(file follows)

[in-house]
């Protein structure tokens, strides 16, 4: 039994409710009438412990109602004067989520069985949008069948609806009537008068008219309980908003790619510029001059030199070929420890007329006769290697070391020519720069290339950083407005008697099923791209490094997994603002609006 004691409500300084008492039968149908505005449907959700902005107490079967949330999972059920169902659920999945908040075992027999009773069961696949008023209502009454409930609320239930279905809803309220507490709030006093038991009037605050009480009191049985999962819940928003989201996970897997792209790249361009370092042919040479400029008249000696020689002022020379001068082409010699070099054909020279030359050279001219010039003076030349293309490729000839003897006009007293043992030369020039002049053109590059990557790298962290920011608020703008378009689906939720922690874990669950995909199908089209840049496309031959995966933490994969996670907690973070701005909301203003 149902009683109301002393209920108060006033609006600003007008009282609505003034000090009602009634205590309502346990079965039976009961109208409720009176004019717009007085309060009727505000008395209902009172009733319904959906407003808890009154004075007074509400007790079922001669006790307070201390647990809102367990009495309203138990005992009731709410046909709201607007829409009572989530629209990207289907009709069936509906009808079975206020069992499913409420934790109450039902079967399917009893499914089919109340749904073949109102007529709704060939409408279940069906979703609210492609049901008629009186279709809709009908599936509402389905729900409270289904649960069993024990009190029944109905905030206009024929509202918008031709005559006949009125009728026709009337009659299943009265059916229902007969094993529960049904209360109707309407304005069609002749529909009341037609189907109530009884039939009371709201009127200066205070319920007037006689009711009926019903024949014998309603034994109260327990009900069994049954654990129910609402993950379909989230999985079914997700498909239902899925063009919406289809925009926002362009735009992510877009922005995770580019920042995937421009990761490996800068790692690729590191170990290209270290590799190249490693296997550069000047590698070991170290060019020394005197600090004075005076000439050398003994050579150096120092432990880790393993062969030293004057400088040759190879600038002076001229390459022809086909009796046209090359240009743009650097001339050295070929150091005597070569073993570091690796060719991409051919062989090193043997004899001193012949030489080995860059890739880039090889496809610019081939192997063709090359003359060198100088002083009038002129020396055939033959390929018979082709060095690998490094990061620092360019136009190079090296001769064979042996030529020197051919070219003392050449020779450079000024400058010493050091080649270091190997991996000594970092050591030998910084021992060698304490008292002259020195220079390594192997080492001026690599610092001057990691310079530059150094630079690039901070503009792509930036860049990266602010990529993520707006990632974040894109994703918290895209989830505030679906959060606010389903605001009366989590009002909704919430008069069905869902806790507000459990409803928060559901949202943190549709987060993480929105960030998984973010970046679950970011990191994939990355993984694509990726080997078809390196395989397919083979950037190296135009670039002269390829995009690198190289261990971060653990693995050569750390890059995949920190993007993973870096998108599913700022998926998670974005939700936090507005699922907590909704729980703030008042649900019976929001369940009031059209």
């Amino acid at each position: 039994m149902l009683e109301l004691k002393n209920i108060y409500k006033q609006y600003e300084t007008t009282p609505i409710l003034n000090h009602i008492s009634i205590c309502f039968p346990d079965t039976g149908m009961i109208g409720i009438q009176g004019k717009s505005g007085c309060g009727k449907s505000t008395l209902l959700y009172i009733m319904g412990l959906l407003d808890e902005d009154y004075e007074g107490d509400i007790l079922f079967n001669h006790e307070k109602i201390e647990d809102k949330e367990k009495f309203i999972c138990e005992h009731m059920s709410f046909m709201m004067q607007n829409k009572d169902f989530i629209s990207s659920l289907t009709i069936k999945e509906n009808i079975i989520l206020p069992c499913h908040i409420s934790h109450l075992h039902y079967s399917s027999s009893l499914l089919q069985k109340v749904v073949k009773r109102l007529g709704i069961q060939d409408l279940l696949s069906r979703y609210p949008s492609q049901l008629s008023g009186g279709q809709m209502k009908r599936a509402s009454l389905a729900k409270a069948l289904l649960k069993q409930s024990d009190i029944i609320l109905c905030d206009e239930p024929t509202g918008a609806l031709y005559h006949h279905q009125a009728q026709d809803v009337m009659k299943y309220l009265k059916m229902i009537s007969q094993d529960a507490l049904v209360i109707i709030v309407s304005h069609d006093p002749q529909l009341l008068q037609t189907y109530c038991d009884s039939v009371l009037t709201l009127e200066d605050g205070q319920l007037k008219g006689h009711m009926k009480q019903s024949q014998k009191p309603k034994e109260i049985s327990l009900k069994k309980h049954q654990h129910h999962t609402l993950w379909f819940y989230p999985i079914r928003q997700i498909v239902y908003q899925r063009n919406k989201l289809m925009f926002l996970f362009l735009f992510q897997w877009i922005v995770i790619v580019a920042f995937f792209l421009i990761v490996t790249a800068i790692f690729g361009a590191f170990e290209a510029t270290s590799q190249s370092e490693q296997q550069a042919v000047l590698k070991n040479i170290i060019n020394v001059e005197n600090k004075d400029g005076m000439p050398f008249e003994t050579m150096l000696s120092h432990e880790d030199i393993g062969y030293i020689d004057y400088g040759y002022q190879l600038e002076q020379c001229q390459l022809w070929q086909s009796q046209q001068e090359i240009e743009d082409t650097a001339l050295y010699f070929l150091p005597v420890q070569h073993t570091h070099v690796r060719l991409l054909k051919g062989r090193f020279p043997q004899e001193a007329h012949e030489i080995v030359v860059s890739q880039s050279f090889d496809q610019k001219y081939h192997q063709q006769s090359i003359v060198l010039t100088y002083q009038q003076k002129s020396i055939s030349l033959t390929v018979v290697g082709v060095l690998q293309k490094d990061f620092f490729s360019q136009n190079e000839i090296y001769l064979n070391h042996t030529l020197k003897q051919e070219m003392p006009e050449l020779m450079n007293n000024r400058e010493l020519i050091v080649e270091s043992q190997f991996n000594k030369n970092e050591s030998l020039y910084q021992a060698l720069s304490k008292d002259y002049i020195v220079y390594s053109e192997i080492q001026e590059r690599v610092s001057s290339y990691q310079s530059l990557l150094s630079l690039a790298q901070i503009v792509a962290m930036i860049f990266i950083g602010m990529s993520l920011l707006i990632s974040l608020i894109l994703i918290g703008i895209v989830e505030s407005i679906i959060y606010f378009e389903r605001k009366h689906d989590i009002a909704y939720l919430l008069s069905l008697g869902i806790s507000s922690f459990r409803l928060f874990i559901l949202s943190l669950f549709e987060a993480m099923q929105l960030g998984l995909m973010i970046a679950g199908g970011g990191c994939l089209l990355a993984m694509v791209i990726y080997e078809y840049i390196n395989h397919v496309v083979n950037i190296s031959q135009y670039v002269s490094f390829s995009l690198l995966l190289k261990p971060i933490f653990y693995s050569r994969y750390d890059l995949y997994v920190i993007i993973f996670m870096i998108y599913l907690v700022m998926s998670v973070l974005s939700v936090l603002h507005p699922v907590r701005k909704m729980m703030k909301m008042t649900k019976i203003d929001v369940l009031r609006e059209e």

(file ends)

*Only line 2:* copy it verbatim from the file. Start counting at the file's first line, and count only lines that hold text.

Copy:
């Protein structure tokens, strides 16, 4: 039994409710009438412990109602004067989520069985949008069948609806009537008068008219309980908003790619510029001059030199070929420890007329006769290697070391020519720069290339950083407005008697099923791209490094997994603002609006 004691409500300084008492039968149908505005449907959700902005107490079967949330999972059920169902659920999945908040075992027999009773069961696949008023209502009454409930609320239930279905809803309220507490709030006093038991009037605050009480009191049985999962819940928003989201996970897997792209790249361009370092042919040479400029008249000696020689002022020379001068082409010699070099054909020279030359050279001219010039003076030349293309490729000839003897006009007293043992030369020039002049053109590059990557790298962290920011608020703008378009689906939720922690874990669950995909199908089209840049496309031959995966933490994969996670907690973070701005909301203003 149902009683109301002393209920108060006033609006600003007008009282609505003034000090009602009634205590309502346990079965039976009961109208409720009176004019717009007085309060009727505000008395209902009172009733319904959906407003808890009154004075007074509400007790079922001669006790307070201390647990809102367990009495309203138990005992009731709410046909709201607007829409009572989530629209990207289907009709069936509906009808079975206020069992499913409420934790109450039902079967399917009893499914089919109340749904073949109102007529709704060939409408279940069906979703609210492609049901008629009186279709809709009908599936509402389905729900409270289904649960069993024990009190029944109905905030206009024929509202918008031709005559006949009125009728026709009337009659299943009265059916229902007969094993529960049904209360109707309407304005069609002749529909009341037609189907109530009884039939009371709201009127200066205070319920007037006689009711009926019903024949014998309603034994109260327990009900069994049954654990129910609402993950379909989230999985079914997700498909239902899925063009919406289809925009926002362009735009992510877009922005995770580019920042995937421009990761490996800068790692690729590191170990290209270290590799190249490693296997550069000047590698070991170290060019020394005197600090004075005076000439050398003994050579150096120092432990880790393993062969030293004057400088040759190879600038002076001229390459022809086909009796046209090359240009743009650097001339050295070929150091005597070569073993570091690796060719991409051919062989090193043997004899001193012949030489080995860059890739880039090889496809610019081939192997063709090359003359060198100088002083009038002129020396055939033959390929018979082709060095690998490094990061620092360019136009190079090296001769064979042996030529020197051919070219003392050449020779450079000024400058010493050091080649270091190997991996000594970092050591030998910084021992060698304490008292002259020195220079390594192997080492001026690599610092001057990691310079530059150094630079690039901070503009792509930036860049990266602010990529993520707006990632974040894109994703918290895209989830505030679906959060606010389903605001009366989590009002909704919430008069069905869902806790507000459990409803928060559901949202943190549709987060993480929105960030998984973010970046679950970011990191994939990355993984694509990726080997078809390196395989397919083979950037190296135009670039002269390829995009690198190289261990971060653990693995050569750390890059995949920190993007993973870096998108599913700022998926998670974005939700936090507005699922907590909704729980703030008042649900019976929001369940009031059209």